Bank of Mauritius Plans CBDC Pilot in 2021

“CBDCs will be here to complement, and to address gaps that the traditional monetary system is not able to fulfill,” Bank of Mauritius Governor Harvesh Seegolam said.

AccessTimeIconMay 26, 2021 at 2:49 p.m. UTC
Updated Sep 14, 2021 at 1:02 p.m. UTC
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The Bank of Mauritius is targeting a year-end rollout for the island nation’s central bank digital currency (CBDC) pilot, the central bank’s governor said Wednesday.

Speaking at CoinDesk’s Consensus 2021, Governor Harvesh Seegolam said the Republic of Mauritius is in the midst of finalizing its position papers on a CBDC and would publish “concrete examples” of its initiatives in the near future.

While discussions and initiatives surrounding CBDCs have been around for a while, China’s supercharged approach towards rolling out a national digital currency could end up accelerating the process worldwide, panelists said during the chat. The panel also included Greg Medcraft, director of the OECD’s directorate for financial and enterprise affairs and Loretta Joseph, a fintech adviser with the financial services commission of Mauritius. 

“CBDCs will be here to complement, and to address gaps that the traditional monetary system is not able to fulfil,” Seegolam said.

Central banks worldwide have indicated that they might be examining the possibility of digitizing their fiat currencies, but concerns around compliance, security and privacy have also been on the minds of central bankers and digital currency proponents alike as they weigh the upsides and possible pitfalls of central banks entering a direct financial relationship with their citizens.

“I believe that in most countries, it will be optional whether a person chooses to actually use a CBDC,” Medcraft said. He added that it is possible stablecoins and state-issued CBDCs will co-exist in the future, giving the privacy conscious an alternative way to go digital with their fiat.

Seegolam added that the island nation has been consulting with the International Monetary Fund (IMF) on possible designs for its CBDC and that the global monetary body has been helping Mauritius with its tentative digital currency plans.

Noting that financial inclusion is also a priority when central banks consider issuing digital fiat, Seegolam added that that the trilemma between compliance, security and privacy occupies center-stage in the minds of central bankers when considering a CBDC rollout.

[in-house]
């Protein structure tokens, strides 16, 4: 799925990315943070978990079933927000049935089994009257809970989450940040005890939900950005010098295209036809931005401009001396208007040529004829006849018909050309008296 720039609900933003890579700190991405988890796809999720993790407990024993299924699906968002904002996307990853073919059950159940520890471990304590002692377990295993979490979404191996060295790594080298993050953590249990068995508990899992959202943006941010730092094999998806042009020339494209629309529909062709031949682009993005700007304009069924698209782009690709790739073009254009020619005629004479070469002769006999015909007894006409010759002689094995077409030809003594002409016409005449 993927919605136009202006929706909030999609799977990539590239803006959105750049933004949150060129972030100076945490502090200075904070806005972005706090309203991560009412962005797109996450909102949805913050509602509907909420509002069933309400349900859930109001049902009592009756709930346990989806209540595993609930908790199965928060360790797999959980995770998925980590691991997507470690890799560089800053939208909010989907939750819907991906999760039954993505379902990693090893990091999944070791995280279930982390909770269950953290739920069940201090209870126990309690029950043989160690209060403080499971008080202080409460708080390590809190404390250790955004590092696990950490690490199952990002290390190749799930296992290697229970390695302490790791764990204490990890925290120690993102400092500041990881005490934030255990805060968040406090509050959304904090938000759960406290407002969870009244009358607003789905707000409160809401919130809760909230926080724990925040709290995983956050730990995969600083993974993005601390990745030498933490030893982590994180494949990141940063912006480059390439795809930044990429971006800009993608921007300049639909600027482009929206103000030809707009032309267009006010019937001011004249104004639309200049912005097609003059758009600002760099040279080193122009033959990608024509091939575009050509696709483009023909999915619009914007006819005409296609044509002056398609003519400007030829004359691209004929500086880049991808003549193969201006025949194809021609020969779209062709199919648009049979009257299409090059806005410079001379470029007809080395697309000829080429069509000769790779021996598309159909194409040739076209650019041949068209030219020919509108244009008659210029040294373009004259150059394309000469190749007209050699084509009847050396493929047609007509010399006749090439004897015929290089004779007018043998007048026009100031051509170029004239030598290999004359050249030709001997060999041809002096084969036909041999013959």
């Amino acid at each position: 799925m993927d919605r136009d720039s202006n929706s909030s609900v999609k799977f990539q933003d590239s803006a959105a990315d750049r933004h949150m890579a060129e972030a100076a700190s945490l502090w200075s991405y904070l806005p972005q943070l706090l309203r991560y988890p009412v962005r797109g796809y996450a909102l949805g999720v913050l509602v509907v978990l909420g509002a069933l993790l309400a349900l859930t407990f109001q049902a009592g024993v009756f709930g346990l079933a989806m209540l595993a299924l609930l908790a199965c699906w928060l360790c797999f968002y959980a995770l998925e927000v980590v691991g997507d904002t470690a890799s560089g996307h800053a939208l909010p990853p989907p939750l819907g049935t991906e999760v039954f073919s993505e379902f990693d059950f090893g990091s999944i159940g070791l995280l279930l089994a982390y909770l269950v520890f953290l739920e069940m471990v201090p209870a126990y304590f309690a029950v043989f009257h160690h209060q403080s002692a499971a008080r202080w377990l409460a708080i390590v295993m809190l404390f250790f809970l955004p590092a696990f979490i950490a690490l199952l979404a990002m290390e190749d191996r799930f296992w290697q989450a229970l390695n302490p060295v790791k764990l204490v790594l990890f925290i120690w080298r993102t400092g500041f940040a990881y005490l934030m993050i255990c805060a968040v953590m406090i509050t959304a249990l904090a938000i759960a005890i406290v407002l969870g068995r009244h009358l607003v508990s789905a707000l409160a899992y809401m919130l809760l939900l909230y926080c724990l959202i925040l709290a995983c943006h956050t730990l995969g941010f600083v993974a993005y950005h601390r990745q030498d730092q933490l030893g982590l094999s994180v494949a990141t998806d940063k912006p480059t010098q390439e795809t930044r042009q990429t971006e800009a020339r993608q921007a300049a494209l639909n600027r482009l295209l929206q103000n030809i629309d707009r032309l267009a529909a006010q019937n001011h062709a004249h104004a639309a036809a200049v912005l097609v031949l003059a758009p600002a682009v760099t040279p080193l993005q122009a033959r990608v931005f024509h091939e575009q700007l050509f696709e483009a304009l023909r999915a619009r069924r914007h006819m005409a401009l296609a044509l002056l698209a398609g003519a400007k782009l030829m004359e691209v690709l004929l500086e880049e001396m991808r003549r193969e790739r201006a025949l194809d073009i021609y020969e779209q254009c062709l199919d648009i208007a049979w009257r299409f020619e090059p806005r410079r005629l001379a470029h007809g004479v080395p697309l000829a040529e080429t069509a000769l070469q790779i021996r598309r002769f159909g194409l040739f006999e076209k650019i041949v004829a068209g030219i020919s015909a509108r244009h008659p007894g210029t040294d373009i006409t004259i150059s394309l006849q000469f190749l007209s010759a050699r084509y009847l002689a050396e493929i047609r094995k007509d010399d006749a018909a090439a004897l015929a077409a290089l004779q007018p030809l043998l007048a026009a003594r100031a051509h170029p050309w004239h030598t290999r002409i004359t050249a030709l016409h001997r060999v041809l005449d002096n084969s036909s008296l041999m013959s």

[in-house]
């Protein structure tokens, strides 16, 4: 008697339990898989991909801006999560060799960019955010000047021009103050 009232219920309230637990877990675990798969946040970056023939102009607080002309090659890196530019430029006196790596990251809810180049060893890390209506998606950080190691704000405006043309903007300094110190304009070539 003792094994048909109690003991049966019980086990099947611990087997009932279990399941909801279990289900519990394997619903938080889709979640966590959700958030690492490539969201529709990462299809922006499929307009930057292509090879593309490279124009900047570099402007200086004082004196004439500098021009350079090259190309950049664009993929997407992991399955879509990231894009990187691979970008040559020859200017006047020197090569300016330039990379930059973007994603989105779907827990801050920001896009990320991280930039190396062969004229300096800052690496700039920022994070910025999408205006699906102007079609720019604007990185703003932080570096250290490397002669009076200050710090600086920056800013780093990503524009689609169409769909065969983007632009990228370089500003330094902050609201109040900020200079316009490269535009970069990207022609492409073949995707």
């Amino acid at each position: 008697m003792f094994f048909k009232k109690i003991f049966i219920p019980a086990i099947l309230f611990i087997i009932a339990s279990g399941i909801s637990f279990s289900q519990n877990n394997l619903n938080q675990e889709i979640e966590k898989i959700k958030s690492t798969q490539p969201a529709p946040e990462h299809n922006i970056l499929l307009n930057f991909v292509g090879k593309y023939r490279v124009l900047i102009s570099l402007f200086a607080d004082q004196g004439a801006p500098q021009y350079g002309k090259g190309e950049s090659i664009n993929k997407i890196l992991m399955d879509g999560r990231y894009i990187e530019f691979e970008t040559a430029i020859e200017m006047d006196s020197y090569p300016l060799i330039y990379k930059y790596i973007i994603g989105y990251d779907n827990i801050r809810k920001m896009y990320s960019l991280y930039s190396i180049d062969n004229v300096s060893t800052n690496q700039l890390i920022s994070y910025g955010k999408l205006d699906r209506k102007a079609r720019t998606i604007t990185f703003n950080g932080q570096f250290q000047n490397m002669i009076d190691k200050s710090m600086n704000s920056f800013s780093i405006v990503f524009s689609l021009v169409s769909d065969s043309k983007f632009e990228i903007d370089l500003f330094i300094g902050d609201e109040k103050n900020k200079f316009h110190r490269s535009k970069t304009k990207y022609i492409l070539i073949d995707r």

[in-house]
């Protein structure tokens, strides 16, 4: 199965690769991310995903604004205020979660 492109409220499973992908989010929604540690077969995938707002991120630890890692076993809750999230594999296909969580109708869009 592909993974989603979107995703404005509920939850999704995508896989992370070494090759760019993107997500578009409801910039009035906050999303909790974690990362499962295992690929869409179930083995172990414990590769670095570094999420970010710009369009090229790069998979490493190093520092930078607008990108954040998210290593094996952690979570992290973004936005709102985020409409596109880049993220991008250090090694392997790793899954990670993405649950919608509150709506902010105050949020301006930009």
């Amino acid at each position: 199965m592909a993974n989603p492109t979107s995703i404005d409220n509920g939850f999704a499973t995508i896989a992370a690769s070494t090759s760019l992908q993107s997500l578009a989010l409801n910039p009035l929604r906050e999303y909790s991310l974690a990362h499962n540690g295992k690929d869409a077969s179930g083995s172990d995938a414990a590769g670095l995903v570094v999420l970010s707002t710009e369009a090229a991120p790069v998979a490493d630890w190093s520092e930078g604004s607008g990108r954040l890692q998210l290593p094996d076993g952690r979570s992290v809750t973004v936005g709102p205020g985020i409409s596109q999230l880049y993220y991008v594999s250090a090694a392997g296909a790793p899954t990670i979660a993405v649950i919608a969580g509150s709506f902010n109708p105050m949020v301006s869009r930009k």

Medcraft said that core principles central banks would need to consider when thinking about their CBDC design would be “cross-border functionality, making sure that it supports the need of the economy and financial inclusion.”

Seegolam said that while CBDCs come with their advantages, they aren’t likely to replace cash but rather complement the existing monetary system.

CBDCs get serious

On a similar panel at the 2020 Consensus conference, Lord Meghnaud Desai, chairman of the Official Monetary and Financial Institutions Forum (OMFIF), noted that when issuing a CBDC, nations should consider whether poorer populations prefer using cash and how a digital currency could affect international remittances.

At the time, Seegolam said his central bank was moving closer to a CBDC pilot, though few details were available.

“We as central bankers, as governors, are speaking regularly on a bilateral basis to also see, what are the other use of collaboration policy that you know we need to work towards designing a lean system that would be able to speak with each other,” Seegolam said on Wednesday, adding that a shared standard for CBDCs worldwide will also be important as nations move forward in this journey.

“May CBDCs  be with you soon,” said Medcraft, as the panel closed out, noting that the internet has taught us that the “walled garden” approach doesn’t necessarily work when it comes to technology.



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